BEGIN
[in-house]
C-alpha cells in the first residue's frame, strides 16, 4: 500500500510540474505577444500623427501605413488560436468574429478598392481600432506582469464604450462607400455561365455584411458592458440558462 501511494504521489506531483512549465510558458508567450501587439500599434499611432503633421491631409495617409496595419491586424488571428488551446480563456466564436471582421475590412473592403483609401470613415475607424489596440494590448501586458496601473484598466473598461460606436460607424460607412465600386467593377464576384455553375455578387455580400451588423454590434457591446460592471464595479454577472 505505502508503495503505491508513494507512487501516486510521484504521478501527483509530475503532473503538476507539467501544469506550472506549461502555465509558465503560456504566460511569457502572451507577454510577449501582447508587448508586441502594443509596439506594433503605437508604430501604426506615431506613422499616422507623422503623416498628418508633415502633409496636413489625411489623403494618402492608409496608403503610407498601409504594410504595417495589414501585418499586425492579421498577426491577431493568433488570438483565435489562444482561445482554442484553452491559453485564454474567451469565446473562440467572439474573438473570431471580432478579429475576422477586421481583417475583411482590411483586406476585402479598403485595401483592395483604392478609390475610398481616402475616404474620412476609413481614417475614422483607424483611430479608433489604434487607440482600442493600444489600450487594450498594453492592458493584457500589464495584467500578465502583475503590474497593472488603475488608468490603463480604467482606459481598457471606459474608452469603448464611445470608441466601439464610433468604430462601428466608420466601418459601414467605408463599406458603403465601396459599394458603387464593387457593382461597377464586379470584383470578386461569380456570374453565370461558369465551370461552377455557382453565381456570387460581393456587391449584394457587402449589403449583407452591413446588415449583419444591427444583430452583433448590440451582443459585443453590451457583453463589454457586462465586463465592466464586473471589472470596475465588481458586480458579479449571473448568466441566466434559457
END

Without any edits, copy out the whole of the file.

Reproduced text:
[in-house]
C-alpha cells in the first residue's frame, strides 16, 4: 500500500510540474505577444500623427501605413488560436468574429478598392481600432506582469464604450462607400455561365455584411458592458440558462 501511494504521489506531483512549465510558458508567450501587439500599434499611432503633421491631409495617409496595419491586424488571428488551446480563456466564436471582421475590412473592403483609401470613415475607424489596440494590448501586458496601473484598466473598461460606436460607424460607412465600386467593377464576384455553375455578387455580400451588423454590434457591446460592471464595479454577472 505505502508503495503505491508513494507512487501516486510521484504521478501527483509530475503532473503538476507539467501544469506550472506549461502555465509558465503560456504566460511569457502572451507577454510577449501582447508587448508586441502594443509596439506594433503605437508604430501604426506615431506613422499616422507623422503623416498628418508633415502633409496636413489625411489623403494618402492608409496608403503610407498601409504594410504595417495589414501585418499586425492579421498577426491577431493568433488570438483565435489562444482561445482554442484553452491559453485564454474567451469565446473562440467572439474573438473570431471580432478579429475576422477586421481583417475583411482590411483586406476585402479598403485595401483592395483604392478609390475610398481616402475616404474620412476609413481614417475614422483607424483611430479608433489604434487607440482600442493600444489600450487594450498594453492592458493584457500589464495584467500578465502583475503590474497593472488603475488608468490603463480604467482606459481598457471606459474608452469603448464611445470608441466601439464610433468604430462601428466608420466601418459601414467605408463599406458603403465601396459599394458603387464593387457593382461597377464586379470584383470578386461569380456570374453565370461558369465551370461552377455557382453565381456570387460581393456587391449584394457587402449589403449583407452591413446588415449583419444591427444583430452583433448590440451582443459585443453590451457583453463589454457586462465586463465592466464586473471589472470596475465588481458586480458579479449571473448568466441566466434559457